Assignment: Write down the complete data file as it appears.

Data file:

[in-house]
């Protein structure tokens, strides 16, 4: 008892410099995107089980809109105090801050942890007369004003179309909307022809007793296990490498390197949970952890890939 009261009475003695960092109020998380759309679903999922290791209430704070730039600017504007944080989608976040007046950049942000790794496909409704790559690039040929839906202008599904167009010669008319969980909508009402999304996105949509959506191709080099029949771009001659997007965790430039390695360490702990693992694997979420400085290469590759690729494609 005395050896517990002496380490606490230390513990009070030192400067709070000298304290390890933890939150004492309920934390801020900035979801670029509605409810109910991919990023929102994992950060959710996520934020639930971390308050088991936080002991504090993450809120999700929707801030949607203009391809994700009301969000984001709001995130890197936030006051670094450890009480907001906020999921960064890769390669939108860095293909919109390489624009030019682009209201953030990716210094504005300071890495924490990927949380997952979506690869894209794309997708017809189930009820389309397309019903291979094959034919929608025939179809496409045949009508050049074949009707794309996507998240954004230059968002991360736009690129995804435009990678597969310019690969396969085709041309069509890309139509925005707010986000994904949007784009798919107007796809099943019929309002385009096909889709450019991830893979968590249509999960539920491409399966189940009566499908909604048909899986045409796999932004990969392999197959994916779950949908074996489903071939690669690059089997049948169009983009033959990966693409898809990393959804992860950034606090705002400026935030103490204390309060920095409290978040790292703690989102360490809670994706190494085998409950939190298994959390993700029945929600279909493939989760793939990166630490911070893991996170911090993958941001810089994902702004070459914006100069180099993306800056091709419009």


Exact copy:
[in-house]
């Protein structure tokens, strides 16, 4: 008892410099995107089980809109105090801050942890007369004003179309909307022809007793296990490498390197949970952890890939 009261009475003695960092109020998380759309679903999922290791209430704070730039600017504007944080989608976040007046950049942000790794496909409704790559690039040929839906202008599904167009010669008319969980909508009402999304996105949509959506191709080099029949771009001659997007965790430039390695360490702990693992694997979420400085290469590759690729494609 005395050896517990002496380490606490230390513990009070030192400067709070000298304290390890933890939150004492309920934390801020900035979801670029509605409810109910991919990023929102994992950060959710996520934020639930971390308050088991936080002991504090993450809120999700929707801030949607203009391809994700009301969000984001709001995130890197936030006051670094450890009480907001906020999921960064890769390669939108860095293909919109390489624009030019682009209201953030990716210094504005300071890495924490990927949380997952979506690869894209794309997708017809189930009820389309397309019903291979094959034919929608025939179809496409045949009508050049074949009707794309996507998240954004230059968002991360736009690129995804435009990678597969310019690969396969085709041309069509890309139509925005707010986000994904949007784009798919107007796809099943019929309002385009096909889709450019991830893979968590249509999960539920491409399966189940009566499908909604048909899986045409796999932004990969392999197959994916779950949908074996489903071939690669690059089997049948169009983009033959990966693409898809990393959804992860950034606090705002400026935030103490204390309060920095409290978040790292703690989102360490809670994706190494085998409950939190298994959390993700029945929600279909493939989760793939990166630490911070893991996170911090993958941001810089994902702004070459914006100069180099993306800056091709419009």